Details of the planting strategy

The 2011-2012 timeline is fully consistent with restoration strategies appropriate for burned wilderness areas. The strategy requires a waiting period for burned land to show that it cannot recover on its own without human assistance. This "let the land heal" approach has been vital in most areas of the Station Fire because they are located on hillsides and slopes susceptible to mudslides in their first post-fire rainy season. Strenuous planting efforts in the Spring of 2010 would be dangerous for volunteers, and plants would most likely wash away with the first rain.

Ultimately, replanting will be dependent on weather conditions and soil temperatures. The Forest Service will tell us when the soil is warm enough to start planting tender young seedlings, as well as when the ground becomes too hot and dry, and the planting should stop.

Watershed impacts from the Station Fire

This historic Station Fire--so far the largest ever in the Angeles National Forest--burned in the heart of Los Angeles' upper watershed, at the headwaters of the Los Angeles River. Although fire is part of our local ecosystem and is essential to the health of the forest, extremely intense fires may damage soils and burn enough vegetation to compromise the forest's vital services. These services include providing a portion of Los Angeles' drinking water and protecting communities from flooding and mudslides. Up to 15 percent of the City of Los Angeles' water comes from local sources such as the Angeles National Forest. Other neighboring communities in the San Gabriel Valley also rely on the forest watershed for most of their water needs.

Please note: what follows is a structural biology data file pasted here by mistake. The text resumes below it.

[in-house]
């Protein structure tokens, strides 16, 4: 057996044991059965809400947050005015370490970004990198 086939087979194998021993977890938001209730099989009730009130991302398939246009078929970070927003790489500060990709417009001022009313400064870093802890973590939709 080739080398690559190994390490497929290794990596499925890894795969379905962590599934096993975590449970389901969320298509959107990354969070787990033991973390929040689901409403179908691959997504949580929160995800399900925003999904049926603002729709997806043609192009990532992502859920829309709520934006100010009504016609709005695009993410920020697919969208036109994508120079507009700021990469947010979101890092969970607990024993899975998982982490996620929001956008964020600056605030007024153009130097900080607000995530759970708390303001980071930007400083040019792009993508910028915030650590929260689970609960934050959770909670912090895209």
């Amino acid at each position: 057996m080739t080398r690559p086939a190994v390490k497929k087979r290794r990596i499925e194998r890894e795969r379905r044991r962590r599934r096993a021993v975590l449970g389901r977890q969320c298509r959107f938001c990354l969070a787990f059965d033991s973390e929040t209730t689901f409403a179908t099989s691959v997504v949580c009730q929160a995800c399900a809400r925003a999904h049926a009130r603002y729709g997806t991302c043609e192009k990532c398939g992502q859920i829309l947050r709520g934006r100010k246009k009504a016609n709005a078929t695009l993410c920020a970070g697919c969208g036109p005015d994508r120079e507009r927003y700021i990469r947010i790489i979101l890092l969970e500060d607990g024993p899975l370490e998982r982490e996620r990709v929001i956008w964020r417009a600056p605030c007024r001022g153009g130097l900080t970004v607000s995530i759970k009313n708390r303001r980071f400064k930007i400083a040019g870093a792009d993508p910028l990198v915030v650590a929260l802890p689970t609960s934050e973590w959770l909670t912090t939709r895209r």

Did you know:

  • TreePeople's first big plantings in the Angeles National Forest were in reaction to the Big Tujunga fires of 1975 that burned portions of Big and Little Tujunga Canyons, La Crescenta, La Canada, all the way to Mt. Gleason. TreePeople's planting efforts from those fires continued through the end of the decade.
  • TreePeople's volunteer email list gives updated information about upcoming plantings and tree care events. In addition, we provide postings about replanting opportunities in the Angeles National Forest, San Bernardino National Forest, Santa Monica Mountains as well as other upcoming events.
  • Most recently we helped plant more than 40,000 seedlings over a two-year period in the San Bernardino Nation Forest. This fire recovery effort was part of our Forest Aid partnership. Reforestation Supervisors who volunteered in the San Bernardinos will eventually be able to help lead volunteers in the Angeles Forest.

To get involved with upcoming plantings and tree care events in Los Angeles' mountain areas, please register online. You can receive our monthly volunteer e-newsletter, tell us about your interest in Mountain Forestry updates, and sign up for volunteer events in the local mountains.